Research has shown that the consequences of poor oral hygiene go well beyond cavities and tooth loss. Oral bacteria can spread throughout the body by initially entering the bloodstream through openings in the gum or being swallowed and entering the gut.
When oral bacteria move into the gut, it changes the gut microbiome community and negatively impacts your immune defense. Patients who have chronic periodontitis may develop a dysregulation in the gut that leads to gastrointestinal disease.
Research has also indicated there’s a bidirectional relationship between periodontitis and digestive disorders in which chronic oral or intestinal inflammation can have an impact on the other. Precisely how this happens has remained unclear, but evaluation of the data demonstrates that it does happen.
Researchers and dentists also agree that gum disease and periodontal disease are linked to a whole list of other health complications including heart problems, respiratory problems, diabetes, cancer, strokes, and birth complications.
Digestive Disorders That May Be Associated with Poor Oral Health
Several digestive disorders have been linked to gut dysbiosis, including inflammatory bowel disease. One study published in 2020 evaluated the results of six studies and concluded that individuals with inflammatory bowel disease had a higher rate of suffering from periodontitis. However, the research did not identify the mechanism that linked the two.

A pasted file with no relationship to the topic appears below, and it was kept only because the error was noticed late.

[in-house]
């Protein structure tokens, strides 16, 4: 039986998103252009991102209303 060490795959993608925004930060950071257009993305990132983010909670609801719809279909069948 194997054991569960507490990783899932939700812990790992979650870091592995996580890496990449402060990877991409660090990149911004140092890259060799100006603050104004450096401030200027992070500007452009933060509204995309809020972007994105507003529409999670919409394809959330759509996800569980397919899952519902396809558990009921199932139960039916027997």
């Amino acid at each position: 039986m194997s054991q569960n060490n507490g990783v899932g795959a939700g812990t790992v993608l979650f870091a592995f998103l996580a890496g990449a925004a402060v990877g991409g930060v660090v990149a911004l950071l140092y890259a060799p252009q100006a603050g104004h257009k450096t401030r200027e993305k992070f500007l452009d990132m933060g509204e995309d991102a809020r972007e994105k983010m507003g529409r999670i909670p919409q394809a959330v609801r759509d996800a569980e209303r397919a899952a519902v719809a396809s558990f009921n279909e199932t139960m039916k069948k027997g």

Another study from the University of Michigan found individuals with periodontitis also had a higher incidence of inflammatory bowel disease, Crohn’s disease, and ulcerative colitis. The study authors hope that this would provide novel treatments for irritable bowel disease since many patients still fail to get relief using medications. This leads to a reduction in quality of life and, ultimately, surgical intervention to control the inflammation.
Protect Yourself from Gum Disease
It is vitally important to protect your mouth from gum disease and, by doing so, protect your overall health. The dentists at Babylon Dental Care can help you and your family understand the symptoms and consequences of periodontal disease. We’ll discuss some effective treatments with you that can help you fight against gum disease.
Fortunately, prevention is as easy as practicing good oral hygiene. Flossing after every brushing can help get rid of trapped food and bacteria. You should also brush your teeth twice a day for at least two minutes. Everyone should see the dentist twice a year for regular cleaning and inspection. Your dentist can help find gum disease changes early, which makes it easier to treat and regain gum health.
Contact Babylon Dental Care Today to Protect Your Oral and Gut Health
Your oral health is related to your gut health, which in turn is related to digestive disorders. Inflammatory bowel diseases can significantly impact your quality of life and create long-term issues with your immune system.
You can prevent these changes when you practice good oral hygiene and see your dentist twice a year. Our dental team has years of experience treating many different oral conditions. We treat our patients with respect and compassion to make your dental experience the best that it can be.